Because they can finally read words on the cards easily, and they prefer talking to reading and doing exercises in workbooks.
Speech and language therapists use these cards with their patients to practice the pronunciation of sounds. It is very easy to select suitable words when you see them on the cards.
The Lingopoly 1 box contains over 350 cards which can be used in different order. You never use all the cards at the same time. You can choose between more than 24 different games with cards and a game board. It encourages creativity and helps players socialise.
In just 15 minutes a day you will learn 6 new words or 6 new sentences.
You can play the games for 5 minutes or 1 hour.
Kids can play with adults or alone.
You can adapt the games to be just challenging enough.
“We bought Lingopoly 1 in February 2022, and at one family get-together I played some of the games with my 8-year-old niece. We used the “at the doctor’s” and “in the clothes shop” cards and made up funny dialogues. My sister told me that when they were travelling in July, my niece had to go to see the doctor. My niece talked with the doctor in English, and her mum (my sister) was very surprised and proud of her.”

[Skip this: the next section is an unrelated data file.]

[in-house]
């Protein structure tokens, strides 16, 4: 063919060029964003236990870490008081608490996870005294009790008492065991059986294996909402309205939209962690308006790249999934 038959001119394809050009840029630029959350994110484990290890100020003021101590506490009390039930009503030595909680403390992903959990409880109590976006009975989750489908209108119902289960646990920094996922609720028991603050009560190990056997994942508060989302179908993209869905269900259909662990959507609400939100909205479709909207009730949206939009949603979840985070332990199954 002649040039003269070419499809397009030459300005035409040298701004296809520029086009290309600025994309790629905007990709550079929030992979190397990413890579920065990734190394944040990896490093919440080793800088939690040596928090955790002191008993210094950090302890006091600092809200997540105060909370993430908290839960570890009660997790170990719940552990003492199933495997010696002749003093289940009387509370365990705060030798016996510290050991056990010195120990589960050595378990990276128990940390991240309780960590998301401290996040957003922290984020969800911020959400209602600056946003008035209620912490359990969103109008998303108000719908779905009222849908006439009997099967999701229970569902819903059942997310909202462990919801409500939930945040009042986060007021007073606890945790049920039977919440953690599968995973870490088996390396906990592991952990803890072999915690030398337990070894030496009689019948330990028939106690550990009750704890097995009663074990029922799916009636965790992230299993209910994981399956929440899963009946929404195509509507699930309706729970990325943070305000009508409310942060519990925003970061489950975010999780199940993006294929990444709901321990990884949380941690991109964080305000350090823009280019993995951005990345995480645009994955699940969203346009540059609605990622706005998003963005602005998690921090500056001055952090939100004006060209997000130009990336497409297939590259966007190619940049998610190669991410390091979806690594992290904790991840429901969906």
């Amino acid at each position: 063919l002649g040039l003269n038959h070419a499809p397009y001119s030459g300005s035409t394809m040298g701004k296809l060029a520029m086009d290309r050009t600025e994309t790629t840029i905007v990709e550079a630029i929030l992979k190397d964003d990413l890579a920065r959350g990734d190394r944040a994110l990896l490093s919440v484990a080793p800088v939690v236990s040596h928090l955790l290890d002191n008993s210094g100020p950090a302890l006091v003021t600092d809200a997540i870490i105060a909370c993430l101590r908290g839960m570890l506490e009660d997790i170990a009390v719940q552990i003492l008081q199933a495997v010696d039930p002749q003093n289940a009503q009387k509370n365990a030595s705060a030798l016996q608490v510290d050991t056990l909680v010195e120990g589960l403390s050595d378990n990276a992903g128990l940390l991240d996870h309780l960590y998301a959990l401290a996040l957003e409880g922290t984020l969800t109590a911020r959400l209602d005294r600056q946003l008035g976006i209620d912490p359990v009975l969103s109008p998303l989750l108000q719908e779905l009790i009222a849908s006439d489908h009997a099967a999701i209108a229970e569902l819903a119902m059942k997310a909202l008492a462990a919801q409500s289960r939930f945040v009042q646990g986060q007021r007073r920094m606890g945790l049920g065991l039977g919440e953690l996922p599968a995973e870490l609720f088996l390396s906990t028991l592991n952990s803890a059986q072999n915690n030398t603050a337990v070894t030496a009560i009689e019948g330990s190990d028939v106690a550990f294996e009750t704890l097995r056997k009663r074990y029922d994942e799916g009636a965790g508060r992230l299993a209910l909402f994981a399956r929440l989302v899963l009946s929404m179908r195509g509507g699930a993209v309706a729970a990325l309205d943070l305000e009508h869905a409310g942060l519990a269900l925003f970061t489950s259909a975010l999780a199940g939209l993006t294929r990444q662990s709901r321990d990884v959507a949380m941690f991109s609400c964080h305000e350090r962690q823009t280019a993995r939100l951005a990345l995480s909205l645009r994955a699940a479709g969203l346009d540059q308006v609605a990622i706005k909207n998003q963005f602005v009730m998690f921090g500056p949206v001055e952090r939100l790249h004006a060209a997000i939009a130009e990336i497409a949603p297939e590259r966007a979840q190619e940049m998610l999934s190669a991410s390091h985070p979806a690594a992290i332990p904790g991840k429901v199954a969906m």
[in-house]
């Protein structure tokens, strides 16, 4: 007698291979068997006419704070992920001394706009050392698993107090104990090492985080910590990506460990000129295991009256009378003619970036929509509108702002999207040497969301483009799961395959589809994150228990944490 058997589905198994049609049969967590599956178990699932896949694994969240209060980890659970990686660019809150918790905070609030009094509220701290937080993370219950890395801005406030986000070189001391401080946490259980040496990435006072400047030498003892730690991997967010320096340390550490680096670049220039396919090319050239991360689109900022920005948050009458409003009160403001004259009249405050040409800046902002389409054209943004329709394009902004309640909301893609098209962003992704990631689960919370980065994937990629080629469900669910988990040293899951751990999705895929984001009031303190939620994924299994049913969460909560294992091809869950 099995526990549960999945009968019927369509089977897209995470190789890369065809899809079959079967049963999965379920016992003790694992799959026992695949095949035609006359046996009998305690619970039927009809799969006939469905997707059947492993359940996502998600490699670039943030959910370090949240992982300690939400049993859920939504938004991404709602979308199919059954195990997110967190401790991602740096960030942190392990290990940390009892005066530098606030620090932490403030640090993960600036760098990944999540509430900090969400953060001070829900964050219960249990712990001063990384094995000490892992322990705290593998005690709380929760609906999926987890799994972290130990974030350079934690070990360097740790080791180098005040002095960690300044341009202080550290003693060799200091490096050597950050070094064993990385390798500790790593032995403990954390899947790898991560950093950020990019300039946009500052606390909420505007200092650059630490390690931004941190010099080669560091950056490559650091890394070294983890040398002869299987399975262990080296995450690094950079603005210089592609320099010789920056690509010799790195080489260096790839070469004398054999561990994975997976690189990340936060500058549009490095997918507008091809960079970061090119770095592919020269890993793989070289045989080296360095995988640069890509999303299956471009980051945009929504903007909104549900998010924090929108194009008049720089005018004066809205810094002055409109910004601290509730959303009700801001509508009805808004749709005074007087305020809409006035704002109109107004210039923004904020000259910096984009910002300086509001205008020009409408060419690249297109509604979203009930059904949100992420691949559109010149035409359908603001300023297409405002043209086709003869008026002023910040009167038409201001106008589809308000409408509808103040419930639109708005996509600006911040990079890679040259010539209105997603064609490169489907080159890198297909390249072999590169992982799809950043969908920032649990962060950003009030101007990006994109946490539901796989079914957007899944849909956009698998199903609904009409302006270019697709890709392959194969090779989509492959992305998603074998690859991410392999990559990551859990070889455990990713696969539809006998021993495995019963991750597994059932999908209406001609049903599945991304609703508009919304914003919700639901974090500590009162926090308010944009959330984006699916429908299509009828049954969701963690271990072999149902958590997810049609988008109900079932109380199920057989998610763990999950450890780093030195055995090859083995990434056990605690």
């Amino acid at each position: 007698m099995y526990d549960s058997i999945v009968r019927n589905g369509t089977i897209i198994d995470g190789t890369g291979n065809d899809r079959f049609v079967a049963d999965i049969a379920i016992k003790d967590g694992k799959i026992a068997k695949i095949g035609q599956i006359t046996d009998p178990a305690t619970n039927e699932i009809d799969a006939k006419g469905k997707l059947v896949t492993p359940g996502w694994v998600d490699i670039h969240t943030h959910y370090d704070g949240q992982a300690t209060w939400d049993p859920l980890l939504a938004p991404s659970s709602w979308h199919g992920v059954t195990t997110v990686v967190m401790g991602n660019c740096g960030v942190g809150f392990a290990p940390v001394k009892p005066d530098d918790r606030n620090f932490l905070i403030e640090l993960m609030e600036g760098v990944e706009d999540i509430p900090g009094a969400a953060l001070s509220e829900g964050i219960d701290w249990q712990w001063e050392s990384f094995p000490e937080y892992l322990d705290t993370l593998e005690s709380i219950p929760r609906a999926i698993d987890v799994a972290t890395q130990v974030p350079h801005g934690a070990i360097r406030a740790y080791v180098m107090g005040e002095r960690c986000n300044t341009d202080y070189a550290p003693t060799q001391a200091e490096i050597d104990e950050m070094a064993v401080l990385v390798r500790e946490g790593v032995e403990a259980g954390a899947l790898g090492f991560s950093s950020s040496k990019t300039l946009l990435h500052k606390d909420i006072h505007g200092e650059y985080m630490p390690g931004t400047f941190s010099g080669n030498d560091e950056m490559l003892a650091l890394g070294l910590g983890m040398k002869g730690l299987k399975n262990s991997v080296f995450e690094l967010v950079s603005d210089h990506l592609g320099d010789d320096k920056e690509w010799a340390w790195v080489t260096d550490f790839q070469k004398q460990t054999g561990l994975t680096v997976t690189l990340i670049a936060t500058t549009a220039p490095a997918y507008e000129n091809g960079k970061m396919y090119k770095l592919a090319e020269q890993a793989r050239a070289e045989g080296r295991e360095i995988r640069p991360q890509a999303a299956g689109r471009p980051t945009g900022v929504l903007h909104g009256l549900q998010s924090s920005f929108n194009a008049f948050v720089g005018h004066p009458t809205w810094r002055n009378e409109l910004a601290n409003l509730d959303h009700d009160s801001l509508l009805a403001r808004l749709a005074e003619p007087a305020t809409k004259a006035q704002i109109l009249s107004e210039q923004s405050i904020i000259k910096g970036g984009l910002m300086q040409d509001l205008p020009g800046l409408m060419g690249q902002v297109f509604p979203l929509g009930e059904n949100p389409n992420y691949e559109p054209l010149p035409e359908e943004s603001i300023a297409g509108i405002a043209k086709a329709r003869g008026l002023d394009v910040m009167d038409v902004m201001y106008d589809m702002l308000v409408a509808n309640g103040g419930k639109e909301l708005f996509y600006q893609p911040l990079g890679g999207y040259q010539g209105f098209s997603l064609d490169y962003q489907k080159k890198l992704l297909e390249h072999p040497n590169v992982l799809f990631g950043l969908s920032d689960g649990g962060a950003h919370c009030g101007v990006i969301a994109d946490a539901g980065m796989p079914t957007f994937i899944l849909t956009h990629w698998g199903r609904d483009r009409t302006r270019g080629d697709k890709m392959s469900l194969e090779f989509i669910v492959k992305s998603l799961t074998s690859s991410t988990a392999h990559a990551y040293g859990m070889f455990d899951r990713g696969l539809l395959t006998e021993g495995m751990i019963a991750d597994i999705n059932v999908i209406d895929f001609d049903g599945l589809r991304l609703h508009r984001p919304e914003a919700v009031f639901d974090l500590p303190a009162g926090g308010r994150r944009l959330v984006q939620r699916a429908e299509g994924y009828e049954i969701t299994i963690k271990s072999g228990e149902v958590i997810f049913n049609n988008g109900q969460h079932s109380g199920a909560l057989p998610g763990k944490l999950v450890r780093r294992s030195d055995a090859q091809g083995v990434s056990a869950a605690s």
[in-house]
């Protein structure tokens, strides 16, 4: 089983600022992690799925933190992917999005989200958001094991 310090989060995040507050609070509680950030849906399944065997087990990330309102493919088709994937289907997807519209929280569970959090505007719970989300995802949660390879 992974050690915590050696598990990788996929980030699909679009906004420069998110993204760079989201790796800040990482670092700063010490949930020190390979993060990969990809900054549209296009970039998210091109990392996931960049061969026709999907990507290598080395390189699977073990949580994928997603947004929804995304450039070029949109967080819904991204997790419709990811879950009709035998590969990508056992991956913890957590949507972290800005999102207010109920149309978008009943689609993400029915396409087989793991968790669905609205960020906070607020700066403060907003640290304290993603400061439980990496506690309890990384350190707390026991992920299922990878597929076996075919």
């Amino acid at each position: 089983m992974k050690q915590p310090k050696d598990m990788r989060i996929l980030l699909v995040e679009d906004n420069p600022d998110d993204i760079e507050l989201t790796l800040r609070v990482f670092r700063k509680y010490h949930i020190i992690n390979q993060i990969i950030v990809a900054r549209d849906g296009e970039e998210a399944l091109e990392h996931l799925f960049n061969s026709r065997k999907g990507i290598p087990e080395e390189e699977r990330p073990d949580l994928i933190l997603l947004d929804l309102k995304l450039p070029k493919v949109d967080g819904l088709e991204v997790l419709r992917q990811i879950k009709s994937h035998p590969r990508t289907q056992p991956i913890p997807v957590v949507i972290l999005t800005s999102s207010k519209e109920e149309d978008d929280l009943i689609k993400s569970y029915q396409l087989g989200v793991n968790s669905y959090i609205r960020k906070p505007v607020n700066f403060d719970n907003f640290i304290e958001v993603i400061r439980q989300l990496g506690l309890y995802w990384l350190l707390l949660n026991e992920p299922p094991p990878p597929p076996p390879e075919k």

“When I see English textbooks it reminds me of my school days and my struggles with English lessons. After finishing school, I always avoided situations in which I’d have to speak English. My husband gave me Lingopoly for my birthday, and we started to play some simple games. It was hard for me at first. I felt like I had a lump in my throat. But then I relaxed because I had something solid in my hands—the cards with words and pictures, which I could relate to. No more long texts to read and no grammar rules, just an opportunity to communicate with my husband in English. It was so much fun.”